Let me just seek out people outside of the camouflage niche and see what I can learn from them. Long story short, I was listening to this tattoo podcast and had heard about a woman named Elizabeth Finch Howell, who had been doing scar camouflage since the 1950s.
And she had written a how-to book, and she had a pigment line of her own. And so I checked out her website, and I was really interested in buying her book, but it was nowhere to be purchased on her site.
And so I ended up calling the number on the website, not expecting to get her, by the way, just expected to get an answering machine or just someone else. And surprisingly, she actually answered the phone!
And I was surprised and kind of shocked, but just told her that I had listened to this amazing podcast interview and I was interested in purchasing the book, had checked out her website, but couldn’t find it, and was she selling them anywhere else?
She was extremely personable. We ended up having a really great conversation. Long story short, she wasn’t selling the book any more or any longer, but she sent me over her PowerPoint presentation.
She’s also a trainer and educator. She doesn’t train anymore, but back in the day she was. And so she sent me one of the PowerPoints, and I read through it and had a couple of questions that I wanted to follow up on and then began to email her.
And to this day, we have this kind of penpal email relationship. After being so generous with her wisdom and answering all my questions, I mean, some of these emails I’m sure were pretty long, and I’m sure she’s busy.
But she was just so generous in taking the time to answer me back with really thought-provoking answers and questions that I have literally taken into my practice and explored further.
I asked her, “Hey, Elizabeth, I’ve never even asked you this before, but I consider you a mentor because you’ve really helped me out a lot. Is that okay? Is that a role that you would feel comfortable being in my life? And what can I do in return for you? I respect your time.”
And she didn’t know. She was definitely open to being my mentor, but she didn’t really know what I could give her in return. And so then I offered. I was like, look, I’m really good at marketing. If you ever need Flyers to be designed, anything like that, I’m happy to help you with that. Even web design.
And at that point, she was like, “yeah, that sounds great. I actually do need help with that, not at this time. But I’ll definitely use you up on that offer.”
Mentor #2 Taryn Quinterri
My second mentor is an educator and speaker in the industry of cosmetic tattooing. She’s in Arizona, and her name is Taryn, and she was kind of like the first and only person who had done a color theory webinar for Scalp Micropigmentation.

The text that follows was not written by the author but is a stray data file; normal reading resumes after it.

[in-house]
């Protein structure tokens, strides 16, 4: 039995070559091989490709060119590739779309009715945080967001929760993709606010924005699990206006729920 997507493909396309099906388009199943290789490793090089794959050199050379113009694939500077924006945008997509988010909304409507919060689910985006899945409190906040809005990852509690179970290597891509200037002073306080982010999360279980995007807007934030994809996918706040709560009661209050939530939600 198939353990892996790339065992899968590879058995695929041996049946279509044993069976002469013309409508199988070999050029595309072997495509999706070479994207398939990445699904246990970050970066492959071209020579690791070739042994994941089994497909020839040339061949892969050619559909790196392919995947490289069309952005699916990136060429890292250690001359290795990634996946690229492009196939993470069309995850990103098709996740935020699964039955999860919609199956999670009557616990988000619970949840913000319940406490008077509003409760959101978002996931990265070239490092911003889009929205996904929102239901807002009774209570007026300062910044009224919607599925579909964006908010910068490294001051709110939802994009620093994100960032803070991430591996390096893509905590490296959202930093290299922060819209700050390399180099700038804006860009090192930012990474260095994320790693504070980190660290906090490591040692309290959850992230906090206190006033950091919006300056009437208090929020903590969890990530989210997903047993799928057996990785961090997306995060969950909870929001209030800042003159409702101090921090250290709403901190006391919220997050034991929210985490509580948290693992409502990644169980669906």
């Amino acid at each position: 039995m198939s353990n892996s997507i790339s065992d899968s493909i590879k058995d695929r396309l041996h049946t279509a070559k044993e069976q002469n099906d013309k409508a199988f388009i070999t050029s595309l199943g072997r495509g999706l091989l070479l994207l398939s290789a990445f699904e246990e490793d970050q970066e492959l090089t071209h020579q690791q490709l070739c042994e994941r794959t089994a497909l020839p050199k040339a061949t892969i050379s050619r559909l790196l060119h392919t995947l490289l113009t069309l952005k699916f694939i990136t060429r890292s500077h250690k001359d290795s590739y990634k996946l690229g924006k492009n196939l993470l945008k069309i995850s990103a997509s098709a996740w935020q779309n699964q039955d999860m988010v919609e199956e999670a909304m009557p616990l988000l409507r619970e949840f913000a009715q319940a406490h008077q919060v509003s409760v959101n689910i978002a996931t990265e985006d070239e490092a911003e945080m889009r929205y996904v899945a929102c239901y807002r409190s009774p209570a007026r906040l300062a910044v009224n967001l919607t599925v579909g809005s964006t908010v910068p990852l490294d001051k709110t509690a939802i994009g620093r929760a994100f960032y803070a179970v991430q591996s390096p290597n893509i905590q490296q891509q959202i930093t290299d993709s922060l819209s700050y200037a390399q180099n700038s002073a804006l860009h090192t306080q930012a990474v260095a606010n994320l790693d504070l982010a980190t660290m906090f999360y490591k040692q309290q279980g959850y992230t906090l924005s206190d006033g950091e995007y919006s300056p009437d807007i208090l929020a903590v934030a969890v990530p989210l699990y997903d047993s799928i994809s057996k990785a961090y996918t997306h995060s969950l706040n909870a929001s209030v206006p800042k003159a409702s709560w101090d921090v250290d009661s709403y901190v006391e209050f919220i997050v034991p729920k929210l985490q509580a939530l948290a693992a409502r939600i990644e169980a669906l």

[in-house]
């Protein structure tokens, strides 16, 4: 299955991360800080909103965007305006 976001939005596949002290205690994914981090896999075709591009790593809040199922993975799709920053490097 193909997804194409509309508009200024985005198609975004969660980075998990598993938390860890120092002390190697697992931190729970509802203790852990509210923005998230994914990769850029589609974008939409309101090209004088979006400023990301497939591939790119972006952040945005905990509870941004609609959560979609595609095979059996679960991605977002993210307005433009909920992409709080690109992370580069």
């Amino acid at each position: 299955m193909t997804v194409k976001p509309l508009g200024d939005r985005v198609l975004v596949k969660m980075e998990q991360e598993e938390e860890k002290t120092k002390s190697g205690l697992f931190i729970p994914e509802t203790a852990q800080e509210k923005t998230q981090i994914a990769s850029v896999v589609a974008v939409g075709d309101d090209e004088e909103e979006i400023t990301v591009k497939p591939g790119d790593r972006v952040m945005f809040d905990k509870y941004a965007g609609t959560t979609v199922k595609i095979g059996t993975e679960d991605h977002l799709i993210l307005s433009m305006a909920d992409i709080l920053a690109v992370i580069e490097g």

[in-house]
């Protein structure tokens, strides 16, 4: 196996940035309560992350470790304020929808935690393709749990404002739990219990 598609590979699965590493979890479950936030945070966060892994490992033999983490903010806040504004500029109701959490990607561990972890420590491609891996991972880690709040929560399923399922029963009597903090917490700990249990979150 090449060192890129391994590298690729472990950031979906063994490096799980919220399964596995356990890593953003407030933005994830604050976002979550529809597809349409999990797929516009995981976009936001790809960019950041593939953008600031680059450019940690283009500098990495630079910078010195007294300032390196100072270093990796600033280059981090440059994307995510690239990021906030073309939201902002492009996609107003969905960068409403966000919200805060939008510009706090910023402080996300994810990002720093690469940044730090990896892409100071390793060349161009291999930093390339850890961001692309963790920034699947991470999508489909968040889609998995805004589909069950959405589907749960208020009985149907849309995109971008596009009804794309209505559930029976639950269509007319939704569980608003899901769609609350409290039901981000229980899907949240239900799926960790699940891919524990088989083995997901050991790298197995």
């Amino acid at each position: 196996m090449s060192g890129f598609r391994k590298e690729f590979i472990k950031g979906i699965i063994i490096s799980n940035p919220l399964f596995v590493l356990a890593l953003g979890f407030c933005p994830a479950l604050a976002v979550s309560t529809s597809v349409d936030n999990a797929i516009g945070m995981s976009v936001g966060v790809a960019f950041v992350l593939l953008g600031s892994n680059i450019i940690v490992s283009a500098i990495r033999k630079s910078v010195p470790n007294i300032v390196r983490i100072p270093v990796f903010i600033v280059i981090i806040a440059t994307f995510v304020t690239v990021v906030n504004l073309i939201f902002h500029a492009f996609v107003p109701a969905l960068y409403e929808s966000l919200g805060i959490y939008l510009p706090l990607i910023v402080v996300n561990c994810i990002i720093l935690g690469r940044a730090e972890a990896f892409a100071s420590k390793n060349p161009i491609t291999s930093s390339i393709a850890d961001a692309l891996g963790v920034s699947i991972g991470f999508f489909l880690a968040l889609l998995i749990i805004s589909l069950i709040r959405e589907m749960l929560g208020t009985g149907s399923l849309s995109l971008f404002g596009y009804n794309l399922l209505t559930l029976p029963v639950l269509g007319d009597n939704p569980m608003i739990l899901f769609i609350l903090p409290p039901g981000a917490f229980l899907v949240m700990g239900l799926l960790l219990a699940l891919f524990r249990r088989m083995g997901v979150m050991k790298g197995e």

I had taken her course, and she’s very approachable reached out to her on Instagram and on social media. And I just kind of cultivated a very social media sort of relationship with her.
And when I was having problems with color theory when it came to camouflage tattooing, and she also does scar camouflage as well, I simply reached out to her and was like, “hey, Taryn, I’d really like to pick your brain on color theory.”
So I was very specific on what I wanted help in and just sent her a message. It was like, “I value your time. I’m not going to ask to pick your brain over coffee because I do respect your time. And what would it cost? What would make sense for you, for me to simply pick your brain for an hour?”
And she came back with a number. She had never done this before. She came back with a number that I thought was pretty low. So I ended up paying her more because, again, I really value the value in which I was going to be able to gain back from her and how that was going to expand my business.
And we ended up meeting for an hour, and I just made sure that I respected her time. And the way that I made sure that I respected her time was I made sure that that hour was extremely productive.
I came in with my books, with my inks, with my challenges, like my case studies that didn’t go well.
And I had all these bullet-pointed questions that I wanted to ask her. And so the minute that we met and we were able to sit down, I was just able to truly, truly pick her brain.
It was so methodical. I prioritized the questions. I had thought about it ahead of time to make sure it was worth her time as well to meet with me. And I got so much out of that consultation from her.
She’s been in the business, I’m assuming, for over 20 years. And at that point, I had only been in the business for two years. So just within that hour time span, I had probably gained five additional years of experience just by talking with her.
And even to this day, because of that mutual respect and paying for her time, which, by the way, was so worth it. I feel like any time I have a quick question, I can just simply reach out to her and she always gets back to me very promptly. And I feel like it’s because of the relationship that I’ve cultivated with her.